The BlackBerry Storm 9500 is something of a departure for RIM, and not just because it's the first touchscreen BlackBerry. It's also a handset that has been jointly designed by its customers - the mobile phone operators Verizon and Vodafone.

Unlike some phones, which launch initially on one mobile phone network but are later rolled out and offered by several, the BlackBerry Storm 9500 is completely tied in to these two carriers. You can buy the Storm through Phones4U in the UK, but the only network you can buy it on will be Vodafone.

RIM BlackBerry Storm 2 review

In some ways, this makes it easier for us to assess the BlackBerry Storm 9500's performance. Aside from the effectiveness of its touchscreen, it will live or die based on its 3G mobile connectivity. Vodafone's is very good, as we found when testing its over the air music downloads and when accessing the web.

The 158g BlackBerry Storm 9500 is physically larger and heavier than other BlackBerry phones. It has a brushed aluminium back with a rubber surround and a 75mm-deep transmissive screen that dominates its front. The usable area measures 80mm diagonally (61mm deep and 49mm wide). By comparison, the iPhone's touch-sensitive area is 81mm diagonally (64mm deep x 49mm wide) and it weighs 144g.

Unlike other phones, the BlackBerry Storm 9500's touchscreen is not just touchable but clickable, so to select an option or a specific area of a web page, you press down firmly. Once you get used to pressing a bit harder than you would on other touchscreen devices, it becomes quite satisfying, but we did have to train ourselves to apply that extra pressure.

The BlackBerry Storm 9500's onscreen icons are the large smart ones introduced on the BlackBerry Bold and are the ideal size for selecting with a thumb or finger. Typing on the BlackBerry Storm 9500 is wholly different experience than on previous BlackBerry smartphones, though.

NEXT PAGE: take a letter >>

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The BlackBerry Storm 9500 is something of a departure for RIM, and not just because it's the first touchscreen BlackBerry. It's also a handset that has been jointly designed by its customers - the mobile phone operators Verizon and Vodafone.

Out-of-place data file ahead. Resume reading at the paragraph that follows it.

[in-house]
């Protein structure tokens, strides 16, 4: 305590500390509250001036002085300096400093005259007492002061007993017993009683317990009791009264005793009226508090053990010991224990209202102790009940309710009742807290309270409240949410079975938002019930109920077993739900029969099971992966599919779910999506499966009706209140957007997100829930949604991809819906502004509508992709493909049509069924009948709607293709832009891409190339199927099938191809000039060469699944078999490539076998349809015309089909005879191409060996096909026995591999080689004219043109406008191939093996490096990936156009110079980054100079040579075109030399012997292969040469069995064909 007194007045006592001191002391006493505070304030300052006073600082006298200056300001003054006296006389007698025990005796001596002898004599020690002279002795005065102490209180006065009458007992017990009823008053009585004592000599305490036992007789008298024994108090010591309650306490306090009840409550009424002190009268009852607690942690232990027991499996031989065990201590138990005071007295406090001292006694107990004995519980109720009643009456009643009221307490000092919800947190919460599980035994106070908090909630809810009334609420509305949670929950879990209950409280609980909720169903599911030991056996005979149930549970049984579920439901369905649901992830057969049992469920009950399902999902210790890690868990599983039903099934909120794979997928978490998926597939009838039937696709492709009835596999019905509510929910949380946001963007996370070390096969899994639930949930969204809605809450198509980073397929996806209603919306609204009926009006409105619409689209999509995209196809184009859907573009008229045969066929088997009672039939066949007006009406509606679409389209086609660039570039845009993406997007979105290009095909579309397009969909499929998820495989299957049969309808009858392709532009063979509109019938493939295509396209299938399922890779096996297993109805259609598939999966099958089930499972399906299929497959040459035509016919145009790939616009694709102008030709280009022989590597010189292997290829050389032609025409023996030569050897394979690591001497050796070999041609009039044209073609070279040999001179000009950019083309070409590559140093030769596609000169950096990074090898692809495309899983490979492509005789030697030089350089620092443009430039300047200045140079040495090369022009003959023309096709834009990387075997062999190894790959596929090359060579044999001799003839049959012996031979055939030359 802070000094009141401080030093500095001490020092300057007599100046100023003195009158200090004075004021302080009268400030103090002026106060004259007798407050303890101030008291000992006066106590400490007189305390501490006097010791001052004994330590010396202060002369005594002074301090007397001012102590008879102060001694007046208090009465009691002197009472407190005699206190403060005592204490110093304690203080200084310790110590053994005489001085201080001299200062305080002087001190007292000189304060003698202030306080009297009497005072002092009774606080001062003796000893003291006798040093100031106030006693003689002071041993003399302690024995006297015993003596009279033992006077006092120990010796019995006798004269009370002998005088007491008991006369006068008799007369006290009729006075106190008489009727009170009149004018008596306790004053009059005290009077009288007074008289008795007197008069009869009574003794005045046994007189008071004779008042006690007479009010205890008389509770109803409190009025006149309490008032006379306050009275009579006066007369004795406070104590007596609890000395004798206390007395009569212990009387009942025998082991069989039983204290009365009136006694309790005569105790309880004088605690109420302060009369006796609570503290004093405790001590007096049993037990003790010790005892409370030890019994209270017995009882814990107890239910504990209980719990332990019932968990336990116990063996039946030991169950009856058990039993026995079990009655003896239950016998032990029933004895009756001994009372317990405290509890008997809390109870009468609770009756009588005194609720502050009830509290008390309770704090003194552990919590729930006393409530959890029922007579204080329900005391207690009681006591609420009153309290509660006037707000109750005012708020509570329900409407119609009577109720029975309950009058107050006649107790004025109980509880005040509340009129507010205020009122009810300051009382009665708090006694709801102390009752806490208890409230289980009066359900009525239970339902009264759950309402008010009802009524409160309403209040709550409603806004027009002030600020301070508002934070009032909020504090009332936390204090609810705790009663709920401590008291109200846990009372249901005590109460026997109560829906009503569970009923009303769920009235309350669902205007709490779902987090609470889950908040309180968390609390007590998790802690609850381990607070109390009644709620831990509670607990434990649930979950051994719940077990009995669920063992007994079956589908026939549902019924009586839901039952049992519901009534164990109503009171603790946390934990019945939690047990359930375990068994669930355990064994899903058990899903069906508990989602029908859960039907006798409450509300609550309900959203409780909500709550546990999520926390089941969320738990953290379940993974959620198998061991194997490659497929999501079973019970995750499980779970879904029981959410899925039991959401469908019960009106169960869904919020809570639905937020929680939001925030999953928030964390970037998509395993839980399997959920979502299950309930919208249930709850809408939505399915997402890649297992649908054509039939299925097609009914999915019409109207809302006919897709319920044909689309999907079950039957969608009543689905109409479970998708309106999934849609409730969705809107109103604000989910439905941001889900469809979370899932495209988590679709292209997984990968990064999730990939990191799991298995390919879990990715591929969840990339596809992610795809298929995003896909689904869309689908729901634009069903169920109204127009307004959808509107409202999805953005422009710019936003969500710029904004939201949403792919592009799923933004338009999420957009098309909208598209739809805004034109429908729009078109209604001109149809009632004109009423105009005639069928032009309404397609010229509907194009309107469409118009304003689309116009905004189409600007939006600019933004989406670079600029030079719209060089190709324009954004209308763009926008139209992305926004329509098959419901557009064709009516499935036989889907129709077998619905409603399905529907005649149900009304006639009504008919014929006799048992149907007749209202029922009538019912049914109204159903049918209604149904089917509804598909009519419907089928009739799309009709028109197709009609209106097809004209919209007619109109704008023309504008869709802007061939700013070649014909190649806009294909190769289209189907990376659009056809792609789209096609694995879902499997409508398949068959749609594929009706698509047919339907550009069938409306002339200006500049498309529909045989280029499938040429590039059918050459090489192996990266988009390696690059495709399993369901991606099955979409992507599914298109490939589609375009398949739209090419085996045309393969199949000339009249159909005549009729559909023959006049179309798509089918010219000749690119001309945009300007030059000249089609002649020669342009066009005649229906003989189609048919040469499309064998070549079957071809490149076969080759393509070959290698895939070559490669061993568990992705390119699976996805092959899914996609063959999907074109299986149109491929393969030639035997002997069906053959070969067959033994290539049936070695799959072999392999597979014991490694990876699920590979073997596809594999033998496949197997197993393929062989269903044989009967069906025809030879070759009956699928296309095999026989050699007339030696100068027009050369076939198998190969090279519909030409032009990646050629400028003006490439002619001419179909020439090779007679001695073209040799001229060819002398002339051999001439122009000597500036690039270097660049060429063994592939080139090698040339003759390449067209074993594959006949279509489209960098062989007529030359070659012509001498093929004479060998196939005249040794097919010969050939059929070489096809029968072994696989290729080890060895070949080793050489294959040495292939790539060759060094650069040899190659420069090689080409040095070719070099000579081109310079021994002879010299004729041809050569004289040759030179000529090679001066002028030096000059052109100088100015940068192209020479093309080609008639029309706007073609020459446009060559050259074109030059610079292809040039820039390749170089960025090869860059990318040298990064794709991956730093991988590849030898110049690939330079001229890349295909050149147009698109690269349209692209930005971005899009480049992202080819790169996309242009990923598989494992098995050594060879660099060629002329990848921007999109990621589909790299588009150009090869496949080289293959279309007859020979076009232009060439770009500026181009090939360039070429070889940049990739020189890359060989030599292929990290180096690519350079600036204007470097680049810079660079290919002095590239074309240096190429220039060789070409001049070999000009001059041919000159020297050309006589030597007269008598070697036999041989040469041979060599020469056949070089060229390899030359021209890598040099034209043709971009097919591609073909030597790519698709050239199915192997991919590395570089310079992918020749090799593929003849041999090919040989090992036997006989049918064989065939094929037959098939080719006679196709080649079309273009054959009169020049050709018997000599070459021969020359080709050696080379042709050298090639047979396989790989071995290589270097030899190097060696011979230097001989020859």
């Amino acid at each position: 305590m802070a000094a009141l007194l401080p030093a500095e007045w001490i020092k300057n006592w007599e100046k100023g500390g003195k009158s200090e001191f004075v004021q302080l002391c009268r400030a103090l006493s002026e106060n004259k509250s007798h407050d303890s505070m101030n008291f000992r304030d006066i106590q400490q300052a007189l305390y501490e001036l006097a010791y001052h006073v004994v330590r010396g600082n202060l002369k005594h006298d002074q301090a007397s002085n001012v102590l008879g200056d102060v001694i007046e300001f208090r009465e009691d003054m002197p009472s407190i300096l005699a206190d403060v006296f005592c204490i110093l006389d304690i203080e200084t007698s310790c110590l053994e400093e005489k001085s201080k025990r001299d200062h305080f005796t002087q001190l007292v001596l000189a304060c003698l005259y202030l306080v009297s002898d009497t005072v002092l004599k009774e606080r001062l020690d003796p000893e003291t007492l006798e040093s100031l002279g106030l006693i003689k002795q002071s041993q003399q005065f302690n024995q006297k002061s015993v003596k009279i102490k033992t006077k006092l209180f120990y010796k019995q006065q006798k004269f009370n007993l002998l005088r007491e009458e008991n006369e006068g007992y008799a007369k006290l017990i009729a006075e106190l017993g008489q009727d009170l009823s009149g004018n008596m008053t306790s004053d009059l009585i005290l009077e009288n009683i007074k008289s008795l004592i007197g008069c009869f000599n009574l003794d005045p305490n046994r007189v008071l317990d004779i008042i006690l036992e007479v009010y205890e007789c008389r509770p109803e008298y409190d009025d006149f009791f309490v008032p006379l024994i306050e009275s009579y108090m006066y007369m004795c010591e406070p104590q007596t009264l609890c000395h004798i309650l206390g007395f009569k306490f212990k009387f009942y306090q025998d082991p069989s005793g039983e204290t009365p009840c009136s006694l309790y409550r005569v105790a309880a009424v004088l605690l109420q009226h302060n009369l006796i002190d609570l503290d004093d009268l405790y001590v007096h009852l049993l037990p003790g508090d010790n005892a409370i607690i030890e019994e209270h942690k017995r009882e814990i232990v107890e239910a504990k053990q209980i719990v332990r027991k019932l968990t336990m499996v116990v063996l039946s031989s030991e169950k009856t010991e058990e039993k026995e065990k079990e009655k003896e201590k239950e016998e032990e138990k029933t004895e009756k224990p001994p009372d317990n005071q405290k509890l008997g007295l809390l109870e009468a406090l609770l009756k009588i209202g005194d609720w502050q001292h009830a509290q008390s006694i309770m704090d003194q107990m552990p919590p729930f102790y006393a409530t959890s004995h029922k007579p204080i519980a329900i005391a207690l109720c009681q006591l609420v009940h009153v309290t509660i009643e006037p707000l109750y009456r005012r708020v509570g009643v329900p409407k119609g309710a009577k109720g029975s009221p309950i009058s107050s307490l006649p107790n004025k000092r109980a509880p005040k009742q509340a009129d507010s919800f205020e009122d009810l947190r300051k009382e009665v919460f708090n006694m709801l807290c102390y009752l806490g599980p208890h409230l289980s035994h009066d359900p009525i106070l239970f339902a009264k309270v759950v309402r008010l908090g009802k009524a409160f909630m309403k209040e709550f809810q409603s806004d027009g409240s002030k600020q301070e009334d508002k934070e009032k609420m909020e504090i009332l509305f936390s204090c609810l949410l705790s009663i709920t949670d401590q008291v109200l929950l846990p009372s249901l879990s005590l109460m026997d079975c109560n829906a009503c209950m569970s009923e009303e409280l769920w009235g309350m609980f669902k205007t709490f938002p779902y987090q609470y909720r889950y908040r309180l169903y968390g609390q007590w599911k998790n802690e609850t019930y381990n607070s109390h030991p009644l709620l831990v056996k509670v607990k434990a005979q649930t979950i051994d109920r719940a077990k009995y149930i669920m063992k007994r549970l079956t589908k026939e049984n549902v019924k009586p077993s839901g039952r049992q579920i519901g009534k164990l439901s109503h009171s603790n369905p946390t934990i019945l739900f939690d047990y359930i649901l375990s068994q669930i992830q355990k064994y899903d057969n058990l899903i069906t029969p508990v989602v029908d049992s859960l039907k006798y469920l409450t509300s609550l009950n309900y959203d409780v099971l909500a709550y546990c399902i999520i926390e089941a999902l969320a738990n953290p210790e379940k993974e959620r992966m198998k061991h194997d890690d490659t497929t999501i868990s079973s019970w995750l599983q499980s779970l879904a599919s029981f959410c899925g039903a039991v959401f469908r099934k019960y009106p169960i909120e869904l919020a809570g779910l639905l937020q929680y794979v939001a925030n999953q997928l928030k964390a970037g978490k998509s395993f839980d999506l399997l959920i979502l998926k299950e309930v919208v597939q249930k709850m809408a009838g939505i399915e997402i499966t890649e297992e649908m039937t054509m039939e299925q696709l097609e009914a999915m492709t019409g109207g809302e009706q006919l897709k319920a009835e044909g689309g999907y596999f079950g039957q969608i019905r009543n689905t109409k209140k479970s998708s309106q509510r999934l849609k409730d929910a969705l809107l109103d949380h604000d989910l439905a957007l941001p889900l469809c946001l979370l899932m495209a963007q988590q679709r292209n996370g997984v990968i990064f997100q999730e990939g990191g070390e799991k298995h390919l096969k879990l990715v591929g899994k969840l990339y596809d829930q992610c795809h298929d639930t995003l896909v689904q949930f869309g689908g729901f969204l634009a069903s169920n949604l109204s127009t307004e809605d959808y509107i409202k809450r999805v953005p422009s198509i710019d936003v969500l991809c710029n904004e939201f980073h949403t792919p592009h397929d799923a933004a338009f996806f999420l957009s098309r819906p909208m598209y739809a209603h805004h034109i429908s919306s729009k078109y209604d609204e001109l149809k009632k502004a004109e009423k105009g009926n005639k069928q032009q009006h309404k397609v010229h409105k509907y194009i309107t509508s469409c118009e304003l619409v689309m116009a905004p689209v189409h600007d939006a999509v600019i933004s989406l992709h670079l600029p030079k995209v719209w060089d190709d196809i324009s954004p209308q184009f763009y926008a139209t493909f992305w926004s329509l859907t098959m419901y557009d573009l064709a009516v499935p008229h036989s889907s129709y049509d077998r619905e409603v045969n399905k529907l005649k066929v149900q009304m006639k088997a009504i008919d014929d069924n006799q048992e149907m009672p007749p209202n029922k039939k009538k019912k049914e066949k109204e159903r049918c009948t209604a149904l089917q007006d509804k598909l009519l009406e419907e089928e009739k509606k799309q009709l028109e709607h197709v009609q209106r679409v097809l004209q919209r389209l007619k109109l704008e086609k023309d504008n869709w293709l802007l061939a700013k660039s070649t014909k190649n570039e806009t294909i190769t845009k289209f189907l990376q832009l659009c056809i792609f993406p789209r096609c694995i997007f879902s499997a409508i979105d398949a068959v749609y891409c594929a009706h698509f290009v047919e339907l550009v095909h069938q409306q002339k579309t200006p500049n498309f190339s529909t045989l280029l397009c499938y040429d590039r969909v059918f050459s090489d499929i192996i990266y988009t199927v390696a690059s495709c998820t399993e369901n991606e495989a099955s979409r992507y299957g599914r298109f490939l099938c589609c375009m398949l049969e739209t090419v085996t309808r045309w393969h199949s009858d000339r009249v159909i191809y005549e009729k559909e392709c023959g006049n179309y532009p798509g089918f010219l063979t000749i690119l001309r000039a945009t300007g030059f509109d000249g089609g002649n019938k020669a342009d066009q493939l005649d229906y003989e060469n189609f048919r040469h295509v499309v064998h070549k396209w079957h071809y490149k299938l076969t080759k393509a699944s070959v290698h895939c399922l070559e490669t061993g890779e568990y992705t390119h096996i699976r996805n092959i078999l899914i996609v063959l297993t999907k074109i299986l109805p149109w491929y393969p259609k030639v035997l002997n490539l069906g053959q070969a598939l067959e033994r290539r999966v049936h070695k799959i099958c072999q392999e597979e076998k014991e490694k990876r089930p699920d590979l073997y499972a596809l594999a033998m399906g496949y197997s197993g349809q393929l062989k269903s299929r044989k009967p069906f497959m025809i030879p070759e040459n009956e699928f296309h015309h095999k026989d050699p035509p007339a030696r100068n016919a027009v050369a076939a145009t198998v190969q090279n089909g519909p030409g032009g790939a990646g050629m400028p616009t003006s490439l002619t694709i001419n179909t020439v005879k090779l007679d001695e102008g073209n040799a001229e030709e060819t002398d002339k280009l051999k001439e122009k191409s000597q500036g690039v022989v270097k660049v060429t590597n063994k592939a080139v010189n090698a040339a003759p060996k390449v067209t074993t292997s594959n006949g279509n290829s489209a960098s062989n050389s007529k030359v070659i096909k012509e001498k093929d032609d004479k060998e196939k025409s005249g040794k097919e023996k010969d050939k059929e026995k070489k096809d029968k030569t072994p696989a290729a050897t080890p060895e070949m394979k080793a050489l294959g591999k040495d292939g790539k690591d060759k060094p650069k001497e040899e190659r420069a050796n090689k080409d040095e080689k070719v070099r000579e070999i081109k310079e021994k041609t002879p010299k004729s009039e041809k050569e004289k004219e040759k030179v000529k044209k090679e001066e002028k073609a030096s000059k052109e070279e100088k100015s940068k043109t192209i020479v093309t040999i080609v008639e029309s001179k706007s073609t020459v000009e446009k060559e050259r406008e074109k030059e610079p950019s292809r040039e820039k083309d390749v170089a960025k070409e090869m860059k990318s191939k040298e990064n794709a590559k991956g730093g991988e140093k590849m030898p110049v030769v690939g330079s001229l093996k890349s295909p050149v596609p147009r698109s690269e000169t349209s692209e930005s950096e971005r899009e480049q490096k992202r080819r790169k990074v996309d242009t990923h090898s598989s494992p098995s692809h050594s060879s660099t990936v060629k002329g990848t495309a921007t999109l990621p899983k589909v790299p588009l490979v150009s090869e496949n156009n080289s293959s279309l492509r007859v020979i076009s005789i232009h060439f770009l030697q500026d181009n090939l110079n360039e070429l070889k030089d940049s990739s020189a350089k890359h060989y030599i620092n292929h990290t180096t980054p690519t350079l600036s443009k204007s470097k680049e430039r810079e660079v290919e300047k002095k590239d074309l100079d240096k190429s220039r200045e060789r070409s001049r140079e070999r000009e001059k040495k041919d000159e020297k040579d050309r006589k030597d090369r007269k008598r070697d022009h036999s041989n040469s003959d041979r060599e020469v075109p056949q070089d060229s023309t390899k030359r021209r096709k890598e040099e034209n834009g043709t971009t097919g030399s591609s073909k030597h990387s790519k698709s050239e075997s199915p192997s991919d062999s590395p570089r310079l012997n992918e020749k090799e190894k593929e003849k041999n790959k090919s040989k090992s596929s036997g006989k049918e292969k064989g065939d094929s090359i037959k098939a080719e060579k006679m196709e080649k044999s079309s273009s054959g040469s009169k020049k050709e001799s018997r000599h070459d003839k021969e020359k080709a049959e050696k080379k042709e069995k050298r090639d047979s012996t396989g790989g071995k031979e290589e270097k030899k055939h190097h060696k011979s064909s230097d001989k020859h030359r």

BlackBerry Storm 9500: Take a letter

When used in portrait or standard phone mode, you are presented with a two-character-per-key SureType layout. This is pretty good at divining what you are attempting to input and suggesting words, but far too often we found it didn't recognise which of the two keys we wanted - not so useful when entering names or other character strings that aren't listed in a standard dictionary.

Although RIM assured us that the glowing blue halo that appears around your finger to confirm that you've pressed the intended button means users will be able to type confidently on the BlackBerry Storm 9500, in practice, we found entering text using the SureType keypad a slow and clunky process.

It's far more effective to turn the BlackBerry Storm 9500 on its side and enter characters using the more familiar qwerty layout. As with many phones these days, the Storm automatically reformats the onscreen display when you switch orientation, so you don't need to invoke any special menu option to bring this up - just turn the Storm sideways whenever you want to compose an email or text message.

Given that Dataviz's Word To Go, Sheet To Go and Slideshow to Go come preloaded and can be used to open, edit and resave documents on the Storm, before sending them as attachments over email, it's important that text entry is efficient and accurate.

BlackBerry Storm 9500 review

Video: PCWorld.com's BlackBerry Storm 9500 video review

NEXT PAGE: calls and contacts >>

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The BlackBerry Storm 9500 is something of a departure for RIM, and not just because it's the first touchscreen BlackBerry. It's also a handset that has been jointly designed by its customers - the mobile phone operators Verizon and Vodafone.